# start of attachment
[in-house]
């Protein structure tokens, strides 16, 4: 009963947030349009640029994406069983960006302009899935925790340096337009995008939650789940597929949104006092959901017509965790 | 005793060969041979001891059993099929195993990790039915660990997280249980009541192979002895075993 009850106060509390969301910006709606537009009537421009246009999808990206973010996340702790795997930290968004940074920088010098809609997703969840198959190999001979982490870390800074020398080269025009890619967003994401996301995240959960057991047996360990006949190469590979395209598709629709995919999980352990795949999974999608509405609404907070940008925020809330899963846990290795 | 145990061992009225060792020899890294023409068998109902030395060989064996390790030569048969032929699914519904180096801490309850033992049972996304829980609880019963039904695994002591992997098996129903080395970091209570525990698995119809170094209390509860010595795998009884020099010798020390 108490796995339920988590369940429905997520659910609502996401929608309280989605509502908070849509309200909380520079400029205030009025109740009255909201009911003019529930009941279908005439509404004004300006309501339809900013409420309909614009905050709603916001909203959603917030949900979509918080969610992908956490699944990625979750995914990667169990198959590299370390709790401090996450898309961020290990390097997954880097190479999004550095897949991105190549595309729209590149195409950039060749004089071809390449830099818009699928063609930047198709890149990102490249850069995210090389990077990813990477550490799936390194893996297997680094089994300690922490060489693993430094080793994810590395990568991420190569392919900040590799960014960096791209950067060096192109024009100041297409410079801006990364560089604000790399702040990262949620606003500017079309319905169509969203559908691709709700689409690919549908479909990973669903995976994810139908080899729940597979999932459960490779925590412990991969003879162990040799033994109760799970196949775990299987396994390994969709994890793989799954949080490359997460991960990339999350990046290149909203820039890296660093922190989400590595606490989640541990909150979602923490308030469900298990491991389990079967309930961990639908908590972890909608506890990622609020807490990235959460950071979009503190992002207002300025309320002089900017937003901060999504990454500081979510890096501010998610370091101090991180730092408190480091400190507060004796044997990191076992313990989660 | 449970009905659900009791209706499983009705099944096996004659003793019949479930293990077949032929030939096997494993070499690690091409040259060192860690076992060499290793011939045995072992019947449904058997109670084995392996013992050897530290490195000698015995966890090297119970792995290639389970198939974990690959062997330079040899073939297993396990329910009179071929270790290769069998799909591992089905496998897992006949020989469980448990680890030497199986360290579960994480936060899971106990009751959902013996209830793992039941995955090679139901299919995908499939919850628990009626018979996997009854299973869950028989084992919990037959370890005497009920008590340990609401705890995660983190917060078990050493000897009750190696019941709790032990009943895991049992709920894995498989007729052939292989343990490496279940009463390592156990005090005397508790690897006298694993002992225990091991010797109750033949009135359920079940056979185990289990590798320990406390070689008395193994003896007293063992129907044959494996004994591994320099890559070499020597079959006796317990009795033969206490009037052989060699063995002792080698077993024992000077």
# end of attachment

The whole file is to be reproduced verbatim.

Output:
[in-house]
């Protein structure tokens, strides 16, 4: 009963947030349009640029994406069983960006302009899935925790340096337009995008939650789940597929949104006092959901017509965790 | 005793060969041979001891059993099929195993990790039915660990997280249980009541192979002895075993 009850106060509390969301910006709606537009009537421009246009999808990206973010996340702790795997930290968004940074920088010098809609997703969840198959190999001979982490870390800074020398080269025009890619967003994401996301995240959960057991047996360990006949190469590979395209598709629709995919999980352990795949999974999608509405609404907070940008925020809330899963846990290795 | 145990061992009225060792020899890294023409068998109902030395060989064996390790030569048969032929699914519904180096801490309850033992049972996304829980609880019963039904695994002591992997098996129903080395970091209570525990698995119809170094209390509860010595795998009884020099010798020390 108490796995339920988590369940429905997520659910609502996401929608309280989605509502908070849509309200909380520079400029205030009025109740009255909201009911003019529930009941279908005439509404004004300006309501339809900013409420309909614009905050709603916001909203959603917030949900979509918080969610992908956490699944990625979750995914990667169990198959590299370390709790401090996450898309961020290990390097997954880097190479999004550095897949991105190549595309729209590149195409950039060749004089071809390449830099818009699928063609930047198709890149990102490249850069995210090389990077990813990477550490799936390194893996297997680094089994300690922490060489693993430094080793994810590395990568991420190569392919900040590799960014960096791209950067060096192109024009100041297409410079801006990364560089604000790399702040990262949620606003500017079309319905169509969203559908691709709700689409690919549908479909990973669903995976994810139908080899729940597979999932459960490779925590412990991969003879162990040799033994109760799970196949775990299987396994390994969709994890793989799954949080490359997460991960990339999350990046290149909203820039890296660093922190989400590595606490989640541990909150979602923490308030469900298990491991389990079967309930961990639908908590972890909608506890990622609020807490990235959460950071979009503190992002207002300025309320002089900017937003901060999504990454500081979510890096501010998610370091101090991180730092408190480091400190507060004796044997990191076992313990989660 | 449970009905659900009791209706499983009705099944096996004659003793019949479930293990077949032929030939096997494993070499690690091409040259060192860690076992060499290793011939045995072992019947449904058997109670084995392996013992050897530290490195000698015995966890090297119970792995290639389970198939974990690959062997330079040899073939297993396990329910009179071929270790290769069998799909591992089905496998897992006949020989469980448990680890030497199986360290579960994480936060899971106990009751959902013996209830793992039941995955090679139901299919995908499939919850628990009626018979996997009854299973869950028989084992919990037959370890005497009920008590340990609401705890995660983190917060078990050493000897009750190696019941709790032990009943895991049992709920894995498989007729052939292989343990490496279940009463390592156990005090005397508790690897006298694993002992225990091991010797109750033949009135359920079940056979185990289990590798320990406390070689008395193994003896007293063992129907044959494996004994591994320099890559070499020597079959006796317990009795033969206490009037052989060699063995002792080698077993024992000077």